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Semantic Matchmaking as Non-Monotonic Reasoning: A Description Logic Approach

arXiv.org Artificial Intelligence

Matchmaking arises when supply and demand meet in an electronic marketplace, or when agents search for a web service to perform some task, or even when recruiting agencies match curricula and job profiles. In such open environments, the objective of a matchmaking process is to discover best available offers to a given request. We address the problem of matchmaking from a knowledge representation perspective, with a formalization based on Description Logics. We devise Concept Abduction and Concept Contraction as non-monotonic inferences in Description Logics suitable for modeling matchmaking in a logical framework, and prove some related complexity results. We also present reasonable algorithms for semantic matchmaking based on the devised inferences, and prove that they obey to some commonsense properties. Finally, we report on the implementation of the proposed matchmaking framework, which has been used both as a mediator in e-marketplaces and for semantic web services discovery.


Semantic Matchmaking as Non-Monotonic Reasoning: A Description Logic Approach

Journal of Artificial Intelligence Research

Matchmaking arises when supply and demand meet in an electronic marketplace, or when agents search for a web service to perform some task, or even when recruiting agencies match curricula and job profiles. In such open environments, the objective of a matchmaking process is to discover best available offers to a given request. We address the problem of matchmaking from a knowledge representation perspective, with a formalization based on Description Logics. We devise Concept Abduction and Concept Contraction as non-monotonic inferences in Description Logics suitable for modeling matchmaking in a logical framework, and prove some related complexity results. We also present reasonable algorithms for semantic matchmaking based on the devised inferences, and prove that they obey to some commonsense properties. Finally, we report on the implementation of the proposed matchmaking framework, which has been used both as a mediator in e-marketplaces and for semantic web services discovery.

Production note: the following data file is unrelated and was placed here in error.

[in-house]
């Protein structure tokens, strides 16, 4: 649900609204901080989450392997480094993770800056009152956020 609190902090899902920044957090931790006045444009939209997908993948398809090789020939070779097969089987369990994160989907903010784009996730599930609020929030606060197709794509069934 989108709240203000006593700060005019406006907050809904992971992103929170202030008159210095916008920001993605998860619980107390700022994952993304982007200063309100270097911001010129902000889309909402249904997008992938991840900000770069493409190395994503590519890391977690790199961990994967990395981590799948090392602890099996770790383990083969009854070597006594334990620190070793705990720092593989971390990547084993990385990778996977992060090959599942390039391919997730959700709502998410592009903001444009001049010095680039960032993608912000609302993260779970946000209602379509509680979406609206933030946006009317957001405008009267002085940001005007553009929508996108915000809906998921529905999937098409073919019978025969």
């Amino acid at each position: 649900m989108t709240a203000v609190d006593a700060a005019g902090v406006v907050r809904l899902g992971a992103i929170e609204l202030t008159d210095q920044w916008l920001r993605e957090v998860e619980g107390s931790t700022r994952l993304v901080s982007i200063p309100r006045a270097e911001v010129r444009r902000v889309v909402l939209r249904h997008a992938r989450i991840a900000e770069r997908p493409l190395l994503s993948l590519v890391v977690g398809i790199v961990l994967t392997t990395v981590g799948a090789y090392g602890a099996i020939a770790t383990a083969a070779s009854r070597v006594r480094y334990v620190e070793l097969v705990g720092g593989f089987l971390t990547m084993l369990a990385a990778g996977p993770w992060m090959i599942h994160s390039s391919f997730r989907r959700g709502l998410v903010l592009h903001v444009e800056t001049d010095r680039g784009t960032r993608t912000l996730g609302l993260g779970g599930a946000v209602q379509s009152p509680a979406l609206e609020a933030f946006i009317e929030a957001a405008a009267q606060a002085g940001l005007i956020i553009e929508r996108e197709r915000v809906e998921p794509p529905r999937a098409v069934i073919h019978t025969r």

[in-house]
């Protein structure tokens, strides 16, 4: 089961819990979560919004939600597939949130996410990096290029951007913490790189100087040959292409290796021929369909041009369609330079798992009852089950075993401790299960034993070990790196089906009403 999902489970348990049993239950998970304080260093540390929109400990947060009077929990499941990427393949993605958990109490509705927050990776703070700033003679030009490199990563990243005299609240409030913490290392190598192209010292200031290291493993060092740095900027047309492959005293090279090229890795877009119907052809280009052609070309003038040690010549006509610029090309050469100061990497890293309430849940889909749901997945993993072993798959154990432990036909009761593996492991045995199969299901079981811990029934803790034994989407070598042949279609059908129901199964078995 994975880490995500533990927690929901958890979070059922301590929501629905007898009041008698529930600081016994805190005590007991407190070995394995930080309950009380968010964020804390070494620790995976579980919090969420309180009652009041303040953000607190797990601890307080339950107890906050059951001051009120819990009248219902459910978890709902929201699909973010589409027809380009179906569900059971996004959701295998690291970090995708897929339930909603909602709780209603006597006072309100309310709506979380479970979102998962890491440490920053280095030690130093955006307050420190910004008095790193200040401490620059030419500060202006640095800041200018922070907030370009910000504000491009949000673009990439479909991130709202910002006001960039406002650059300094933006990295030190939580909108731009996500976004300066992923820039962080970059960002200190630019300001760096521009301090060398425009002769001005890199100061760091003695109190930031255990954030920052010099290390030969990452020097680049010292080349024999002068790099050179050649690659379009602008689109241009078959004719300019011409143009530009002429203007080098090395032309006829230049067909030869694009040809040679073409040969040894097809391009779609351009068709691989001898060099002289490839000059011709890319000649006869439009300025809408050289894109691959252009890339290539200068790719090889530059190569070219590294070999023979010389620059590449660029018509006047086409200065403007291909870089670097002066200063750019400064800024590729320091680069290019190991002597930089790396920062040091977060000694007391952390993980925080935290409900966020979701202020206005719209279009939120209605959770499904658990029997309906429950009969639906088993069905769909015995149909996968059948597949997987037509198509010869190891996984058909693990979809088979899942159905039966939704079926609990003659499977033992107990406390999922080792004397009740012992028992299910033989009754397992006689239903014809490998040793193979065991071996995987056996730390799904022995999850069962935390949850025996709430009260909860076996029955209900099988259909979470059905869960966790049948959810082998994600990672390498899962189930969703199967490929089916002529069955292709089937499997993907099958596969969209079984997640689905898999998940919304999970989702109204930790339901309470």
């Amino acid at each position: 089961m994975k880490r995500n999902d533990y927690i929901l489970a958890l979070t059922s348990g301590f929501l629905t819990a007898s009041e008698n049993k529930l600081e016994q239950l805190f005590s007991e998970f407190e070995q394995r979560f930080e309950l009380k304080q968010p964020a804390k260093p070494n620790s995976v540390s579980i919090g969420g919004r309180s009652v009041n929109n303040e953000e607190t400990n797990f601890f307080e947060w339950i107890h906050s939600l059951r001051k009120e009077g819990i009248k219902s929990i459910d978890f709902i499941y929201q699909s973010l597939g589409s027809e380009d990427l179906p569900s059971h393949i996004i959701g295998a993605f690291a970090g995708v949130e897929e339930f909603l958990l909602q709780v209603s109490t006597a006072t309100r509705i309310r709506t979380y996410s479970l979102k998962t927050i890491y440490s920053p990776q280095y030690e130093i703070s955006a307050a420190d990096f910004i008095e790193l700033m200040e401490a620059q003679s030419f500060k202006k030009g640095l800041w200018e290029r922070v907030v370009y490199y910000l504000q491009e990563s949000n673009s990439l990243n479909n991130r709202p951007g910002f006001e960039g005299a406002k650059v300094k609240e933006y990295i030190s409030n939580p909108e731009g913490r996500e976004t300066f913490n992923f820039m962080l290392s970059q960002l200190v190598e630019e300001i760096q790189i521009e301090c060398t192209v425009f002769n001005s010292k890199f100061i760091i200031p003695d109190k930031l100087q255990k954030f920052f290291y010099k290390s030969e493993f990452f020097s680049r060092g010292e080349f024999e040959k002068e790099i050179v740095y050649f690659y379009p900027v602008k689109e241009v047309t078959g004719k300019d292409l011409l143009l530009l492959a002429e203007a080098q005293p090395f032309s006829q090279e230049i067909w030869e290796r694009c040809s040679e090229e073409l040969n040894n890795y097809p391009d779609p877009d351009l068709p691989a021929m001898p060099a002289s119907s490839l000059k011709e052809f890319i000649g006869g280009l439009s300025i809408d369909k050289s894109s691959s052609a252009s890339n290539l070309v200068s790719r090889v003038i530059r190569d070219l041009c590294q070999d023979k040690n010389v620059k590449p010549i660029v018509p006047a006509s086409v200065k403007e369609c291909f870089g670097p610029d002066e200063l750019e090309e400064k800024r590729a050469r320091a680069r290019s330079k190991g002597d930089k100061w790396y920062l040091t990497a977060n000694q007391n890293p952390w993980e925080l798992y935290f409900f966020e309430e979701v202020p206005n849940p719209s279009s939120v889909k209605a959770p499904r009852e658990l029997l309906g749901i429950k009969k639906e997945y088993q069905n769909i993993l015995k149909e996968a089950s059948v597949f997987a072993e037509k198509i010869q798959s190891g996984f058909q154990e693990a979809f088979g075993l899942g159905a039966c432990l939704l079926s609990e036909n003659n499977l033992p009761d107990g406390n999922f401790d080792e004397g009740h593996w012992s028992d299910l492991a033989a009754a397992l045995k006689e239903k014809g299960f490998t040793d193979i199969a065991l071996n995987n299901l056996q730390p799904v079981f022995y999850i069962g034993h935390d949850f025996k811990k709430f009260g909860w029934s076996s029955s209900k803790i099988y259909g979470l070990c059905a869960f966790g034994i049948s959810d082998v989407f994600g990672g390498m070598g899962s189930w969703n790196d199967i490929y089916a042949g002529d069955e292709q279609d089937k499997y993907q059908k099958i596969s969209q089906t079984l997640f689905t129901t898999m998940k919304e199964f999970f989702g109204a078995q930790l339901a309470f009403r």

EOMM: An Engagement Optimized Matchmaking Framework

arXiv.org Artificial Intelligence

Matchmaking connects multiple players to participate in online player-versus-player games. Current matchmaking systems depend on a single core strategy: create fair games at all times. These systems pair similarly skilled players on the assumption that a fair game is best player experience. We will demonstrate, however, that this intuitive assumption sometimes fails and that matchmaking based on fairness is not optimal for engagement. In this paper, we propose an Engagement Optimized Matchmaking (EOMM) framework that maximizes overall player engagement. We prove that equal-skill based matchmaking is a special case of EOMM on a highly simplified assumption that rarely holds in reality. Our simulation on real data from a popular game made by Electronic Arts, Inc. (EA) supports our theoretical results, showing significant improvement in enhancing player engagement compared to existing matchmaking methods.


'Dota 2' Matchmaking Update Explained: Linked Phone Number, Solo Queue And More

International Business Times

Valve has rolled out the Matchmaking Update for "Dota 2." It brings a lot of changes to the free-to-play multiplayer online battle arena video game. On Thursday, the Dota Team announced via the "Dota 2" blog the arrival of the new update that improves the matchmaking experience in the game. Perhaps the biggest change that this update brings is the required linking of phone numbers to the Steam accounts of players in order for them to play Ranked matchmaking. The feature is added to prevent players from using multiple accounts since the team said that this just creates "a negative matchmaking experience at all skill brackets." With this new rule in place, players are given up to two weeks starting this Thursday to register a number to their account.


Municipal-run services using big data for matchmaking

The Japan Times

One day in May, a woman in her 40s was browsing a tablet computer at a municipality-funded matchmaking center, searching for a prospective husband. She was surprised; the computer suggested candidate she wouldn't have otherwise considered. "It recommends people who were under my radar," she said at the matchmaking center run by the city of Matsuyama, Ehime Prefecture. "I have a wider range of options." The woman, who asked to remain anonymous, was one of many seeking to boost their marriage prospects through a local government matchmaking program.